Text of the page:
On Saturday, the last day of the annual Maine Fishermen’s Forum held last week at the Samoset Resort, dozens of fishermen and others whose livelihoods depend on the sea heard from more than a half-dozen speakers involved in some way in Maine’s aggressive and ambitious efforts to turn the nearly always windy gulf into a giant powerhouse.

State officials and energy experts argue that the Gulf of Maine is an ideal place for massive wind farms that would be extremely difficult if not impossible to build on land near people’s homes.

But hundreds of massive wind turbine platforms and all of the gear-snagging cables that likely would come with them could affect fish and Maine’s commercial fishing industry.

George LaPointe, commissioner of the Maine Department of Marine Resources, said the reality is that the industries are going to have to learn to coexist in areas of the gulf.

“It will take a lot of work,” LaPointe said, “but we think it is work that needs to be done.”

State officials have set a goal of generating 5,000 megawatts of electricity from offshore wind power by 2030. That is part of a larger, more ambitious plan to move more Maine homes away from heating oil use to the latest technology of electric heat.

The technology to deploy wind turbines in waters 50 meters or deeper is still under development, including by a team of researchers at the University of Maine. Many of the designs feature platforms anchored to the ocean bottom by a series of large cables.

That raises concerns among fishermen whose nets, trawls and traps could damage or be damaged by the cables. Fishermen also are concerned about the possibility that they could be excluded from areas around turbines.

“The less bottom you take, the better we are going to get along,” one fisherman told the panel members Saturday.

Fishermen as well as biologists and environmental organizations also have raised concerns about how the noise and vibrations from the spinning turbines will affect marine life.

Neal Pettigrew, a University of Maine professor of physical oceanography, said that by placing the large turbines in deep waters, developers can mostly avoid bird flyways and minimize visual impacts from the shore. In Maine, 80 percent of the lobster catch is within three miles of the land, so locating platforms outside that area also would help reduce potential conflicts with fishermen, he said.

Additionally, Pettigrew provided the group with details of the monitoring buoy that is being deployed at a site near Monhegan Island where a university-led research group plans to erect test turbines. The university plans to conduct detailed monitoring of the turbines’ potential effects on marine mammals and bottom-dwelling organisms as well as birds and bats.

LaPointe pointed out that a bill recently introduced in the Legislature to streamline Maine’s review process for offshore wind projects would provide funding for research on marine issues tied to wind energy. LaPointe said the state also needs to develop updated maps of the ocean floor as well as surveys of fishing activities in those areas.

In New Jersey, some members of the fishing industry have gone beyond debating the pros and cons of offshore wind energy but are now part of industry itself.

Fishermen’s Energy LLC, a consortium formed by several East Coast fishing companies, is developing a 20-megawatt wind farm off the coast of Atlantic City, N.J., and hopes to build a 350-megawatt wind energy facility. A wind farm of that size likely would feature 70 to 100 turbines, depending on the generation capacity of each machine.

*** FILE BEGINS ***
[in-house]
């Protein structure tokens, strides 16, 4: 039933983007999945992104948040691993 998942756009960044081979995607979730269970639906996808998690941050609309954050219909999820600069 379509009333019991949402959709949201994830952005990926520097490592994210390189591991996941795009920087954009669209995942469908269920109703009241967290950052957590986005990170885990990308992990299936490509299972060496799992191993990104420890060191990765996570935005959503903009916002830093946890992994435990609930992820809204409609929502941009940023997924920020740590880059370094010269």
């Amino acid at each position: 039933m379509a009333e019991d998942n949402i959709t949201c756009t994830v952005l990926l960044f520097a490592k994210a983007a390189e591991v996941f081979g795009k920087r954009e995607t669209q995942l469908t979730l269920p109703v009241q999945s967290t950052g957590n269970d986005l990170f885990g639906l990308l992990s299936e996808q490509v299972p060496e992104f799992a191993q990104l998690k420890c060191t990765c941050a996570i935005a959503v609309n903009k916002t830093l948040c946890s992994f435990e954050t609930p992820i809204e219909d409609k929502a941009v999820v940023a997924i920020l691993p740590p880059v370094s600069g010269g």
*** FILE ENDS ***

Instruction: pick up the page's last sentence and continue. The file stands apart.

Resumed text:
Peter Hughes, fishing industry coordinator at Fishermen’s Energy, said his company’s partners view offshore wind as an opportunity given that fishermen know the seas in that area better than anyone and can operate vessels and heavy machinery in such harsh, deep-water conditions.

“We want to be agents of change rather than victims of change,” Hughes told the crowd.

With its steady winds and deep waters relatively close to shore, the Gulf of Maine is attracting attention from U.S. and international wind development firms. Among them is Principle Power, a Seattle-based company working on floating-platform technology.

Des FitzGerald, vice president of business development for Principle Power, said his company was drawn to Maine, in part, because of the state’s deep-water ports and well-established shipbuilding and marine construction industries. Those are key assets when building and deploying the enormous turbines and platforms.

“The reality is, these are so large — no matter the design — that there is no way they can be delivered by road, by rail or by sea,” FitzGerald said. “They are going to be built on the shore, which is good news for Maine.”

Photo Credit: wikipedia.com

Monday, March 8, 2010

It's "Damn the torpedoes. Full speed ahead." - FERC responds to Canadian Ambassador to the US.

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Time to get out of "dry dock" folks. Get the legislation in place to protect HHP!!!


My opinion
Art
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20100308-0004 FERC PDF (Unofficia1) 02/26/2010
FEDERAL ENERGY REGULATORY COMMISSION
WASHINGTON. DC 20428
OFFICE OFTHE CHAIRMAN

February 26, 2010
The Honorable Gary Doer
Ambassador - Embassy of Canada
SOl Pennsylvania, Ave., N.W.
Washington, D.C. 20001-2114

Dear Ambassador Doer:
I am writing in response to your February 3, 2010 letter regarding the Downeast
LNG Project and the Calais Pipeline Project (Federal Energy Regulatory Commission
[Commission] Docket Nos. CP07-52-000 and CPIO-32-000).

We highly value your thoughts on these projects and recognize that issues relating
to LNG tanker passage through Canadian waters have not yet been resolved. However,
we have consistently maintained that it is necessary for the Commission staff to continue
its processing of the applications for the Calais Pipeline Project and the Downeast LNG
project so that theprojects can be put before the Commission for a decision. lfthe
Commission finds that approval of either or both of the projects is in the public interest,
and the specific matters of intemationallaw are favorably resolved, we want to ensure